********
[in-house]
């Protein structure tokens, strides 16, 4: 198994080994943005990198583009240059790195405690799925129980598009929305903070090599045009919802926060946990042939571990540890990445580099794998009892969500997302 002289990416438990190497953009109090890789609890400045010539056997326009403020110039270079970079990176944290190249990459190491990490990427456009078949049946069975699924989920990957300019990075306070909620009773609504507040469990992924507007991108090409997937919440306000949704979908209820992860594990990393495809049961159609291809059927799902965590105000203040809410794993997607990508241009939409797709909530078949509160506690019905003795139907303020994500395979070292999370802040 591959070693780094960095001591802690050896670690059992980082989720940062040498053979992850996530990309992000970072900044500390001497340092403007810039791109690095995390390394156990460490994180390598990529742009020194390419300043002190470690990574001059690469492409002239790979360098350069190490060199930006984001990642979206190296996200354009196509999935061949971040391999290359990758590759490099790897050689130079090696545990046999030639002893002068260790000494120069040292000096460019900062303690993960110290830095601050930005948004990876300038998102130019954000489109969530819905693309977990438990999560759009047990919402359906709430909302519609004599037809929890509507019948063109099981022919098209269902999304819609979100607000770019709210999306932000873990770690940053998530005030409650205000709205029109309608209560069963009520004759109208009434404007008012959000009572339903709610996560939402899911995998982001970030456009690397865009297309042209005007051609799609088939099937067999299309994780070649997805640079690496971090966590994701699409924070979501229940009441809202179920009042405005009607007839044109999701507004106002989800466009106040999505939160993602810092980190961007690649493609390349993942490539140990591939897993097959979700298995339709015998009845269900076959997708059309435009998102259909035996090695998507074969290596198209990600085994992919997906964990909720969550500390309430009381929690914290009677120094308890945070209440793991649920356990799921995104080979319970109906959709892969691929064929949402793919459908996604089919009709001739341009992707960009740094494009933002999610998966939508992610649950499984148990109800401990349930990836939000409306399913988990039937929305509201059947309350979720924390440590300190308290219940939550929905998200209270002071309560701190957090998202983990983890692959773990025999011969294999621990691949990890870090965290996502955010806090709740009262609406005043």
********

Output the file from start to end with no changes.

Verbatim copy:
[in-house]
């Protein structure tokens, strides 16, 4: 198994080994943005990198583009240059790195405690799925129980598009929305903070090599045009919802926060946990042939571990540890990445580099794998009892969500997302 002289990416438990190497953009109090890789609890400045010539056997326009403020110039270079970079990176944290190249990459190491990490990427456009078949049946069975699924989920990957300019990075306070909620009773609504507040469990992924507007991108090409997937919440306000949704979908209820992860594990990393495809049961159609291809059927799902965590105000203040809410794993997607990508241009939409797709909530078949509160506690019905003795139907303020994500395979070292999370802040 591959070693780094960095001591802690050896670690059992980082989720940062040498053979992850996530990309992000970072900044500390001497340092403007810039791109690095995390390394156990460490994180390598990529742009020194390419300043002190470690990574001059690469492409002239790979360098350069190490060199930006984001990642979206190296996200354009196509999935061949971040391999290359990758590759490099790897050689130079090696545990046999030639002893002068260790000494120069040292000096460019900062303690993960110290830095601050930005948004990876300038998102130019954000489109969530819905693309977990438990999560759009047990919402359906709430909302519609004599037809929890509507019948063109099981022919098209269902999304819609979100607000770019709210999306932000873990770690940053998530005030409650205000709205029109309608209560069963009520004759109208009434404007008012959000009572339903709610996560939402899911995998982001970030456009690397865009297309042209005007051609799609088939099937067999299309994780070649997805640079690496971090966590994701699409924070979501229940009441809202179920009042405005009607007839044109999701507004106002989800466009106040999505939160993602810092980190961007690649493609390349993942490539140990591939897993097959979700298995339709015998009845269900076959997708059309435009998102259909035996090695998507074969290596198209990600085994992919997906964990909720969550500390309430009381929690914290009677120094308890945070209440793991649920356990799921995104080979319970109906959709892969691929064929949402793919459908996604089919009709001739341009992707960009740094494009933002999610998966939508992610649950499984148990109800401990349930990836939000409306399913988990039937929305509201059947309350979720924390440590300190308290219940939550929905998200209270002071309560701190957090998202983990983890692959773990025999011969294999621990691949990890870090965290996502955010806090709740009262609406005043």